She has filed an official complaint with the Department of Education claiming discrimination on the basis of gender, and has threatened a $1.4 million lawsuit. Based on her story, she has good reason to. After accusing a fellow student with rape, Kristen found herself the subject of a sexual assault investigation by BU. She would ultimately be suspended from school, while the man she accused of raping her would go unpunished.

"If I?m so deeply troubled and I need help, it?s because of the way [the school has] treated me," she says, laughing slightly. I?m not sure if it was desperation of defiance I heard in that laugh. Probably, there was a little of each.

"They?re doing everything they can to make me shrivel up into the corner. I think it pisses them off, what I?m doing. I really think I?ve pinched one of their nerves. They realize that I?m not going to take their shit."

She had told her story once already that day to a new therapist. Her previous therapist had decided a case as complicated as Kristen?s would be too time-consuming. She talks to reporters often, again and again trying to recreate the worst period of her life.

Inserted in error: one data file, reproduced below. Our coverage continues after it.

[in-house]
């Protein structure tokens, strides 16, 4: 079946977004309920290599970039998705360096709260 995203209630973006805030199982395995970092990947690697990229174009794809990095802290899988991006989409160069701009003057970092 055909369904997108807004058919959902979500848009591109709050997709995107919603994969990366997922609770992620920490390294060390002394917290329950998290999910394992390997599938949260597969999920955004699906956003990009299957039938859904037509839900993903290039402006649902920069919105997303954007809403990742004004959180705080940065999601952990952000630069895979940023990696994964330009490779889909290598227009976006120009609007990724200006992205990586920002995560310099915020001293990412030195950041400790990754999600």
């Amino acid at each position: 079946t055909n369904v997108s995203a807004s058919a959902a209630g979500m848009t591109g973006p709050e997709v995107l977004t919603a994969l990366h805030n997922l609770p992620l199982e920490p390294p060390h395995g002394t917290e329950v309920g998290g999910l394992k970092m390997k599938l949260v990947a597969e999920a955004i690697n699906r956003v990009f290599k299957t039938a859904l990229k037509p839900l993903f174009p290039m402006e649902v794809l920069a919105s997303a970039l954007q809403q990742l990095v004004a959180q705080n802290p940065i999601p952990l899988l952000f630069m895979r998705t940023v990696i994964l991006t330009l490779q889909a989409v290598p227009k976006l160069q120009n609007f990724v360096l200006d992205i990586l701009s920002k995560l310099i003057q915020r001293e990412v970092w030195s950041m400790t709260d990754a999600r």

She knew he had taken advantage of her, but she wasn?t sure she had been raped. She hadn?t thought about this kind of thing before. Afraid of getting her friends involved, afraid of upsetting a social circle she was still trying to fit into, only after five days did she work up the courage to go to the BU police.

The detective she first told assured her that what had happened was very serious. Though he believed she had been raped, it was hardly comforting. She had been raped. Now realizing how much she had been changed by what had happened, she was more frightened than ever.

The police collected evidence from the man?s dorm room that she believes corroborates her story. An exam she underwent at Brigham and Women?s hospital showed a "clear sign" of sexual abuse. Months later, BU?s Office of Judicial Affairs would conclude that there was no evidence of rape.

Kristin anticipated problems from her first meeting with the officers back in December 2000. She had just read about Jennifer Smithers, the former BU student who has sued BU for pressuring her not to report or seek treatment for being raped. BU wanted to keep its campus crime statistics low, she alleged. BU offered Smithers a multimillion-dollar settlement on the condition that she never again discuss her charges publicly. She refused.